Apex Council, the top body that represents all government workers, said on Tuesday the government offered to increase salaries and allowances for all its workers.
The offer followed strikes by doctors and nurses in March and April, the first such action since Mnangagwa took over from 94-year-old Robert Mugabe, who resigned after a de facto army coup in November. Mnangagwa has yet to set a date for elections.
Teachers had threatened not to go to work on Tuesday when schools re-opened for a new term, but the Zimbabwe Teachers’ Association (ZIMTA) said it wanted to give talks a chance.
Apex Council chairperson Cecilia Alexander said the government also agreed to reduce rentals for workers living in state-owned houses and restore long vacation leave for teachers.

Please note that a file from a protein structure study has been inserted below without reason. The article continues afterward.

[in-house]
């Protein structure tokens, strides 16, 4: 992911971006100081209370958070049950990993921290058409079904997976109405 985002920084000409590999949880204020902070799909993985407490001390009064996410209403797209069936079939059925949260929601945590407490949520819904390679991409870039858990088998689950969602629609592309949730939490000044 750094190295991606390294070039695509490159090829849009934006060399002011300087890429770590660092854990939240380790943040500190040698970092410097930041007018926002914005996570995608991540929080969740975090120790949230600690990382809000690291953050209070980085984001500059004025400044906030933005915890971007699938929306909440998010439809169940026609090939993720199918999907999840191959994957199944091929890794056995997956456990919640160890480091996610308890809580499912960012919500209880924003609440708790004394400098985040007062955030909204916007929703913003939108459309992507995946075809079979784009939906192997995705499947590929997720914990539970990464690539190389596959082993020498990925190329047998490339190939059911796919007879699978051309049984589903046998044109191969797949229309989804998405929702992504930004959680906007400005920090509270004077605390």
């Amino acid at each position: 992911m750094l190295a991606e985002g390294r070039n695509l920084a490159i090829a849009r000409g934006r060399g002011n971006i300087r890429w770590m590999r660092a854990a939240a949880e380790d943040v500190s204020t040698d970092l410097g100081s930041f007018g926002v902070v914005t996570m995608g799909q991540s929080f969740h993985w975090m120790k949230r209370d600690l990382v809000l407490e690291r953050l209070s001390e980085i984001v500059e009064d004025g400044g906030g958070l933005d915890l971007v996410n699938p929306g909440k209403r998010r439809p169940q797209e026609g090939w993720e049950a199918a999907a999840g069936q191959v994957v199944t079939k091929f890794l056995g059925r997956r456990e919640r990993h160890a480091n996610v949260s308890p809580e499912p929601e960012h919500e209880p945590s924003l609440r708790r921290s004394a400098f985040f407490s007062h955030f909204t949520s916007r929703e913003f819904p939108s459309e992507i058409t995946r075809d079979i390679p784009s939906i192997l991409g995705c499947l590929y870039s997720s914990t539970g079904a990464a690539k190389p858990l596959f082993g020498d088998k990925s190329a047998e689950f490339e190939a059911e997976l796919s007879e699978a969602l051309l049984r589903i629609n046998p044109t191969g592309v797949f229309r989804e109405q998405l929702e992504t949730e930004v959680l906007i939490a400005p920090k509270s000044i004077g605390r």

The proposed increase is still far lower than workers’ demands – they wanted 100 percent increase in pay – but it is still likely to widen the 2018 budget deficit, which was forecast at $672-million (R8.4-billion), or 4.5 percent of the gross domestic product. The deficit reached $1.8-billion last year.
“As Apex Council, we said the government should go back and increase the offer while we carry out the exercise of also consulting our members,” Alexander said, adding that she hoped negotiations could resume next week.
ZIMTA Chief Executive Sifiso Ndlovu said union leaders would meet later on Tuesday to discuss the government offer. He said most teachers in Harare’s schools had reported for duty.